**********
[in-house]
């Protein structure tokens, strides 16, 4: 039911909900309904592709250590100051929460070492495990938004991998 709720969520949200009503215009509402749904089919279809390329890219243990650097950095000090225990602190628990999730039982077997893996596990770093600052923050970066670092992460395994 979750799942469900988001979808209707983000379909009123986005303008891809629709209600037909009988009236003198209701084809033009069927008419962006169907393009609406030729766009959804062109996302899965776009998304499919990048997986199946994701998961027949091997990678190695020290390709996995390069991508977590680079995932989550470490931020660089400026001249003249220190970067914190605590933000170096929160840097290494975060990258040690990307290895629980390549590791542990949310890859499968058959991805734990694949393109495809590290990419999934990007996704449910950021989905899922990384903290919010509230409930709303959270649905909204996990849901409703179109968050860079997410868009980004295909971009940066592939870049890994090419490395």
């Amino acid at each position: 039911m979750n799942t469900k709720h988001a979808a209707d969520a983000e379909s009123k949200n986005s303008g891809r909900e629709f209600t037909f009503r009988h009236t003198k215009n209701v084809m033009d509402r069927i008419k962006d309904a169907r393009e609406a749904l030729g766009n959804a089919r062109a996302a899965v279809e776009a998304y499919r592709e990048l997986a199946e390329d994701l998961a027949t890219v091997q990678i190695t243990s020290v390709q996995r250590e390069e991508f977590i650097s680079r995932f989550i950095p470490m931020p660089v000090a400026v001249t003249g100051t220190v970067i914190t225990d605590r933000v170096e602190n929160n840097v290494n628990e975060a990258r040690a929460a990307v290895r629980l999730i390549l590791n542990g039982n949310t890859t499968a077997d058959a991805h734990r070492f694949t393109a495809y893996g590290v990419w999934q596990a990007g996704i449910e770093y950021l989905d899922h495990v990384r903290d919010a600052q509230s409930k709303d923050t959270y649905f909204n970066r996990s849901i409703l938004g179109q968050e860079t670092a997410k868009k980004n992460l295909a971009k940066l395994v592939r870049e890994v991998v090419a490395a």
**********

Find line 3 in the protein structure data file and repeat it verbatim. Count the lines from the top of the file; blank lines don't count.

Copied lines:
């Amino acid at each position: 039911m979750n799942t469900k709720h988001a979808a209707d969520a983000e379909s009123k949200n986005s303008g891809r909900e629709f209600t037909f009503r009988h009236t003198k215009n209701v084809m033009d509402r069927i008419k962006d309904a169907r393009e609406a749904l030729g766009n959804a089919r062109a996302a899965v279809e776009a998304y499919r592709e990048l997986a199946e390329d994701l998961a027949t890219v091997q990678i190695t243990s020290v390709q996995r250590e390069e991508f977590i650097s680079r995932f989550i950095p470490m931020p660089v000090a400026v001249t003249g100051t220190v970067i914190t225990d605590r933000v170096e602190n929160n840097v290494n628990e975060a990258r040690a929460a990307v290895r629980l999730i390549l590791n542990g039982n949310t890859t499968a077997d058959a991805h734990r070492f694949t393109a495809y893996g590290v990419w999934q596990a990007g996704i449910e770093y950021l989905d899922h495990v990384r903290d919010a600052q509230s409930k709303d923050t959270y649905f909204n970066r996990s849901i409703l938004g179109q968050e860079t670092a997410k868009k980004n992460l295909a971009k940066l395994v592939r870049e890994v991998v090419a490395a």